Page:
House-Buying Incentives – Wrong Target, Wrong Intention

It certainly sounded a little too good to be true when the Chancellor announced, in this year’s spring budget, that the Help To Buy scheme – designed to allow people with as little as 5% deposits – would extend not just to cash-strapped first time buyers, but also to all comers, including second home owners and buy-to-letters. So maybe we shouldn’t be too surprised that it’s being wound back now?

When the next phase of the scheme comes in next January, second home buyers will be ineligible for the equity loans. Which will probably come as good news to the good people of Cornwall, who can no longer afford houses in their own towns because of the price pressure from off-comers. And the price ceiling of £600,000 will also help to keep a lid on the inflationary potential.

The Conditions Tighten

Today’s announcement followed a meeting between the Chancellor and the country’s biggest lenders, together with the largest housebuilding firms. And although you can’t expect the builders to be happy, they’ll probably have guessed that the blow was coming.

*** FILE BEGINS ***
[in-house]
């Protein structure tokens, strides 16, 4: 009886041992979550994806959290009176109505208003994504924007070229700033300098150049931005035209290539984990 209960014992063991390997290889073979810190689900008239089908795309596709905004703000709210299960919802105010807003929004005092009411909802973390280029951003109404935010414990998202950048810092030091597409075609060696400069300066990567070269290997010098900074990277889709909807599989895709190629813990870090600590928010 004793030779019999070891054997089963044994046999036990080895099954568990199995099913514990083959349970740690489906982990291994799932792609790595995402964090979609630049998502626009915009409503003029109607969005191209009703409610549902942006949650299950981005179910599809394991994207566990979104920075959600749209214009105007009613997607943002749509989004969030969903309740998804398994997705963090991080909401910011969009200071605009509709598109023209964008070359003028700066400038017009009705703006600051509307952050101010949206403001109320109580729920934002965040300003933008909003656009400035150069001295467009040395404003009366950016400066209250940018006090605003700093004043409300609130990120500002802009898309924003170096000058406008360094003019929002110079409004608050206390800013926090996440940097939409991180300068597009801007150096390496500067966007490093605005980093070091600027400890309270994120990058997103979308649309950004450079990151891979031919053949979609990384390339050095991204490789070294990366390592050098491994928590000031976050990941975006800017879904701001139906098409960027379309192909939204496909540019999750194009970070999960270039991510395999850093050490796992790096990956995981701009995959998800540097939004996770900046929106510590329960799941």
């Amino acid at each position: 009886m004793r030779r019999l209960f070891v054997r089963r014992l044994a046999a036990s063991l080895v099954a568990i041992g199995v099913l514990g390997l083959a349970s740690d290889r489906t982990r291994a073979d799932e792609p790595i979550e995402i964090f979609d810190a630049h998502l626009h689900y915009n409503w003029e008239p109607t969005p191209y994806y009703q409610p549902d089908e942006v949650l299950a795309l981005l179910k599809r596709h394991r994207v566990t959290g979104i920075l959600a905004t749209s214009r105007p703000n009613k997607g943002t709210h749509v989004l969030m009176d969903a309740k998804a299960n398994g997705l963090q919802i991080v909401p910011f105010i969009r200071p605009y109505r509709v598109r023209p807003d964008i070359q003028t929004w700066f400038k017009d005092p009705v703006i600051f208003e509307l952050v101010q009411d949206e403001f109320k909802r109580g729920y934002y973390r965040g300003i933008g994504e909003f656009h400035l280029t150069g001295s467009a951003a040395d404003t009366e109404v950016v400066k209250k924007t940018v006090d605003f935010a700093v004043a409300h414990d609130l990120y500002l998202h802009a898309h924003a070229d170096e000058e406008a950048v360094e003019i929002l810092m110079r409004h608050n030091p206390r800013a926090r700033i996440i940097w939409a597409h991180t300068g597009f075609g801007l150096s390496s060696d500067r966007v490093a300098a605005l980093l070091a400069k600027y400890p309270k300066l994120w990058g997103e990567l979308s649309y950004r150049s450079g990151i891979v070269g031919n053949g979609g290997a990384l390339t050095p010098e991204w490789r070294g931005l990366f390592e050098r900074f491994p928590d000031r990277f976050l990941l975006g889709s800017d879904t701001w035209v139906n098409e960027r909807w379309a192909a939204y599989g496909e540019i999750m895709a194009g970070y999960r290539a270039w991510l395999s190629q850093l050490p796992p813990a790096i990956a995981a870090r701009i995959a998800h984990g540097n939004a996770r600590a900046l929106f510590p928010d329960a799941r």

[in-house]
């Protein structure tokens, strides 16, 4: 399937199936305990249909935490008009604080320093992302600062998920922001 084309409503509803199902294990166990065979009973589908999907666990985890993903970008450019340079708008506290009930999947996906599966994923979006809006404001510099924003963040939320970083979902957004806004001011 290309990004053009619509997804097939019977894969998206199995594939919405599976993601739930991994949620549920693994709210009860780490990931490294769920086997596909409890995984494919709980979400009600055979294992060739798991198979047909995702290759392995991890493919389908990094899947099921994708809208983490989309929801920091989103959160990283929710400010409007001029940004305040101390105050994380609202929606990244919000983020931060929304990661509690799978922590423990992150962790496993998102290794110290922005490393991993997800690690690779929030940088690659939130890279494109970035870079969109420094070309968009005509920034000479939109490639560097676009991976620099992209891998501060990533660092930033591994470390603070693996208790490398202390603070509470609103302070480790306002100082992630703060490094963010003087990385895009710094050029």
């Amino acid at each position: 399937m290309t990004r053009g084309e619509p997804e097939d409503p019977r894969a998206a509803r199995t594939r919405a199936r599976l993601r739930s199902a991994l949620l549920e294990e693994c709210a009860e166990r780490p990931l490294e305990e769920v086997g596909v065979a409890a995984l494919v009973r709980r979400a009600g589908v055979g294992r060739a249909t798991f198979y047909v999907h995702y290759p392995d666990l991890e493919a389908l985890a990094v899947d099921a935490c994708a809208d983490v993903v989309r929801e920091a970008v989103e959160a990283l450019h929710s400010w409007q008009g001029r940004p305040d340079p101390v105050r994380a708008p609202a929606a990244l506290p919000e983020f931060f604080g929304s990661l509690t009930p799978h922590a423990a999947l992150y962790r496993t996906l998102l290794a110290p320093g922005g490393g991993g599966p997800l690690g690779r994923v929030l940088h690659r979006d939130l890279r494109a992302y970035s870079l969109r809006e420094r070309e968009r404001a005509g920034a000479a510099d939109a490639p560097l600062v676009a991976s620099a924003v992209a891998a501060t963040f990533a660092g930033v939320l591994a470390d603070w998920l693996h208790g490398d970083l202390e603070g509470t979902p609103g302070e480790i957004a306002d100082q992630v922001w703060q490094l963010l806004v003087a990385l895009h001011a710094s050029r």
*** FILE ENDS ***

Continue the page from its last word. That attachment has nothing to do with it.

The chancellor has been getting a bit of flak since March for stoking up housing demand to excessive levels. Who says so? Everyone from the International Monetary Fund to the Confederation of British Industry and also Sir Mervyn King, the former governor of the Bank of England. That’s who.

The chief economist at the Institute of Directors has declared: “The housing market needs help to supply, not help to buy, and the [proposed] extension of this scheme is very dangerous….Government guarantees will not increase the supply of homes, but they will drive up prices at a time when it seems likely that house prices are already over-valued.”

The Council of Mortgage Lenders is more worried about what will happen when the three year scheme is rolled up and the price crutch is pulled away. Won’t that just leave a large overvaluation of the property market with no visible means of support, it asks? Good question.

Booming Demand

Mr Osborne’s response is that the new regime won’t allow borrowers access to more money than they can afford to repay. The same strict income tests that apply to everyone else will apply, he says. But a lot of the fine print – such as what fees the lenders will pay to the government for the guarantee – have still to be discussed in detail.

Either way, one thing is for sure. The CML says that gross mortgage lending in June was 2% more than in May, and 26% more than a year ago. The £14.7 billion of net new money advanced was the biggest amount since October 2008. And gross lending for the second quarter of 2013 was around £42 billion – also the highest level since the end of 2008.

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